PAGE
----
Are You Doing These Things to Prevent Skin Infections at the Gym?

The last thing any of us want to worry about while trying to get in shape is coming home from the gym with a skin infection.  

But public gyms can be breeding grounds for germs. Bacteria can live on the shared equipment, communal bathroom surfaces and in the overall warm, moist environment of gyms. Avoid infection by following simple precautions.  

What skin infections can be caught at the gym?  

Here are some common skin infections to be aware of:  

Ringworm: Ringworm can affect skin on almost any part of the body, according to the Centers for Disease Control and Prevention (CDC), as well as fingernails and toenails. The symptoms of ringworm can include itchy skin, ring-shaped rashes, red, scaly and cracked skin, and hair loss.  

Athlete’s foot: This is a common fungal disease that typically entails swollen, red, peeling, and itchy skin on the feet, between the toes. In severe cases, the skin on the feet can blister.  

Folliculitis: When hair follicles become inflamed, folliculitis can occur. Folliculitis bumps may look like acne or ingrown hairs. They can cause itchiness and soreness. If the infection spreads, they can turn into crusty sores.   

Plantar warts: These occur when a virus known as verrucae attacks the bottom of your feet and causes warts. Humid environments like locker rooms and hot tubs can foster plantar warts, which can make it painful to walk. 

Staph infections/MRSA: Staphylococcus aureus (staph) is a germ found on people’s skin. Staph can cause serious infections if it gets into the blood and can lead to sepsis or death, per the CDC. MRSA stands for methicillin-resistant Staphylococcus aureus, a type of bacteria that is resistant to several antibiotics. If left untreated, MRSA infections can become severe and cause sepsis—the body’s extreme response to an infection.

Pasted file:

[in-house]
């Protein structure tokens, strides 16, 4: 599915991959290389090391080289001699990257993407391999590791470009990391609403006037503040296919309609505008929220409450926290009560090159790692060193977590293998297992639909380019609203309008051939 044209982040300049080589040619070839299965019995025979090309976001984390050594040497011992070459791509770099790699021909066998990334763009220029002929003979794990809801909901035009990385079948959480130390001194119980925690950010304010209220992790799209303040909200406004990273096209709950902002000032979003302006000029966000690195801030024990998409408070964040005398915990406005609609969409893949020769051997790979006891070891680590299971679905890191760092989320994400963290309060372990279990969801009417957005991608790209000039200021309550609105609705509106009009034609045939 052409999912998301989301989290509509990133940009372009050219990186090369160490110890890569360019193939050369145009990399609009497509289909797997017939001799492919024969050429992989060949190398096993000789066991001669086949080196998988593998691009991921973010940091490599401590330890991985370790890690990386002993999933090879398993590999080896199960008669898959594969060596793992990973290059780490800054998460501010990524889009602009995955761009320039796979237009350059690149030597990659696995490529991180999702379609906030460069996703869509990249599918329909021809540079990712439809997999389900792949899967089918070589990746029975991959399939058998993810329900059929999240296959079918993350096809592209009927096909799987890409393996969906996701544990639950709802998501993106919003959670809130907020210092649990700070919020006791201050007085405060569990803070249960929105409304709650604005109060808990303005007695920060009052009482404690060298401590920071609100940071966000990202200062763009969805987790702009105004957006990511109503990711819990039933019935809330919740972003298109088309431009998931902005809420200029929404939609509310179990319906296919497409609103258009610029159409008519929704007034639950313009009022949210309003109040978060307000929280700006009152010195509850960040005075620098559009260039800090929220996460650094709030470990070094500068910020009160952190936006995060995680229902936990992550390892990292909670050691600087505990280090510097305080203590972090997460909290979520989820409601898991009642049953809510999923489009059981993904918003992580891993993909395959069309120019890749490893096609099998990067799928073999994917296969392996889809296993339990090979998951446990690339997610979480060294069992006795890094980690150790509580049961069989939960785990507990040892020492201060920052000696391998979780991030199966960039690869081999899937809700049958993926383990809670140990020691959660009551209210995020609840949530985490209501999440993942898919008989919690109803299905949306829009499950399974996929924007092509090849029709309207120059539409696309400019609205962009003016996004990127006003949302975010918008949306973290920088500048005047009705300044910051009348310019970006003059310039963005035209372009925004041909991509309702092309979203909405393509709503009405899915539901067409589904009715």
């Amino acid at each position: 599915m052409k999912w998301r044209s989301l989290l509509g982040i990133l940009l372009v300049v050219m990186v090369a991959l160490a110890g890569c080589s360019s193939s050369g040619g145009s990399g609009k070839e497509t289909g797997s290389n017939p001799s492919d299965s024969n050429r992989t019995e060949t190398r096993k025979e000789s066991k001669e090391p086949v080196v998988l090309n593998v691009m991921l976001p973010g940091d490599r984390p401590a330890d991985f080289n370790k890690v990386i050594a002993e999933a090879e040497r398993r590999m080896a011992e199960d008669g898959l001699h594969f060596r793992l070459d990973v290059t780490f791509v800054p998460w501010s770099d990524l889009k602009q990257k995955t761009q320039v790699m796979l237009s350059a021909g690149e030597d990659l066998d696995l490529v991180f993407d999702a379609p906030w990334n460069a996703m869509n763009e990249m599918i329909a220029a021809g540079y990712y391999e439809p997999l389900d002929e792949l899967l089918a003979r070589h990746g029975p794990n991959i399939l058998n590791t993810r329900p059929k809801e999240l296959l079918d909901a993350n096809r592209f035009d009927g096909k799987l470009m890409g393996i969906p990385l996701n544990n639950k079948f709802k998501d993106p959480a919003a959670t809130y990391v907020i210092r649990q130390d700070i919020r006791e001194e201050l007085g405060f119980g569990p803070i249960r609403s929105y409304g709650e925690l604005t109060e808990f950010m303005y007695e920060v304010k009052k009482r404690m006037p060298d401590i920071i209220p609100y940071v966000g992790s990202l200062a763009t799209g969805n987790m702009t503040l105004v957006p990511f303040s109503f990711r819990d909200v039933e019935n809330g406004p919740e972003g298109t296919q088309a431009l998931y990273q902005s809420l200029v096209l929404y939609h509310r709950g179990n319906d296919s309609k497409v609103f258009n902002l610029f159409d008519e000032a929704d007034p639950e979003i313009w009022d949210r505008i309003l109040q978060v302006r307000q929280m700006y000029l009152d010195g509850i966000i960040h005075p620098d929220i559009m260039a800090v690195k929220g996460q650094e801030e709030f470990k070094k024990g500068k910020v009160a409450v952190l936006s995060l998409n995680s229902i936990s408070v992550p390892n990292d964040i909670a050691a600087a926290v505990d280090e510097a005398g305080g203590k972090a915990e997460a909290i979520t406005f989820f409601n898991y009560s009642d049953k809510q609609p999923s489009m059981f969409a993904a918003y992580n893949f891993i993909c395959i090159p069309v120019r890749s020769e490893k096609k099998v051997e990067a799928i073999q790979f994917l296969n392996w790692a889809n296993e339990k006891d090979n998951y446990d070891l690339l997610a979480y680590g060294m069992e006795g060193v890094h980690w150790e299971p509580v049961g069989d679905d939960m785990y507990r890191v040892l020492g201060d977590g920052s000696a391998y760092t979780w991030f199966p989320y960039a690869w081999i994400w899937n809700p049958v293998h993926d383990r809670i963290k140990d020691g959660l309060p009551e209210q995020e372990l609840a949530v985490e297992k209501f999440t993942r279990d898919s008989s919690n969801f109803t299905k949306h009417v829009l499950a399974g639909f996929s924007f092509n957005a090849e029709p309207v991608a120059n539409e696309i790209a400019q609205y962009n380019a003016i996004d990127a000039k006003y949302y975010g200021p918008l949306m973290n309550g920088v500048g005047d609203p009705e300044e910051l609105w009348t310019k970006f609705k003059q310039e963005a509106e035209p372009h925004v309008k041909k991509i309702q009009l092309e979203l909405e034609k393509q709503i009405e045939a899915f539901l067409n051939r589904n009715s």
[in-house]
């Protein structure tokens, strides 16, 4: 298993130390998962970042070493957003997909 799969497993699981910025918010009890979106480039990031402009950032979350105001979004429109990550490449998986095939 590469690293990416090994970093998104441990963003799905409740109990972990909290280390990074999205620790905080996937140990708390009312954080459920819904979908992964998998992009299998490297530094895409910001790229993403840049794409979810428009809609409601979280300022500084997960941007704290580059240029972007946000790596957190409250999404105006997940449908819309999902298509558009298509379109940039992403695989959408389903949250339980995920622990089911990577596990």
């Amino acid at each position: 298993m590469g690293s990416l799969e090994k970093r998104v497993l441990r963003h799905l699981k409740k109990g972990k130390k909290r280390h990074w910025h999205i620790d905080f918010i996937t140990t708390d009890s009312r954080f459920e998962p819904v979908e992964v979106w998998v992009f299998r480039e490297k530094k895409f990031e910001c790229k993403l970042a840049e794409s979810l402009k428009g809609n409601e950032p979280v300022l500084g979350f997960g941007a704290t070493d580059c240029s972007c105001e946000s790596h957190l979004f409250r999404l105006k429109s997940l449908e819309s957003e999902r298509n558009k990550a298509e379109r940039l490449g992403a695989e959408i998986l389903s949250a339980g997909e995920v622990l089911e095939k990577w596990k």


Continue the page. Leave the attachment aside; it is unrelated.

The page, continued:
How can I prevent skin infections at the gym?  

Clean and disinfect fitness equipment: Some gym equipment can harbor germs that come in direct contact with our skin.  Gyms should have bottles of cleaning solution and rags, or paper towel intended to clean machines before and after every use. The American Academy of Dermatology Association suggests that whenever possible, bring your own equipment from home rather than using the gym’s. Yoga mats, resistance bands and weight-lifting belts are all applicable here.  

Cover open wounds: Bacteria can enter through open cuts and lead to infection. Protect open wounds with bandages and athletic wraps and tape, and avoid gym swimming pools, hot tubs, steam rooms and saunas until these wounds are healed.  

Never walk barefoot in gym locker rooms or showers: If you shower at the gym, always bring a pair of shower shoes or flip flops and keep your gym shoes on at all times while exercising.  

Shower soon after workouts: Bacteria or germs can cling to your body after a gym visit, so it’s good practice to shower within an hour or less of working out. Always put on clean clothes afterwards.   

Wear loose and breathable clothing: Loose-fitting clothing can help keep your skin dry and free of germs. Always wash your workout clothes, towels, and swimsuits after each use at the gym.  

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Photo credit: Getty Images

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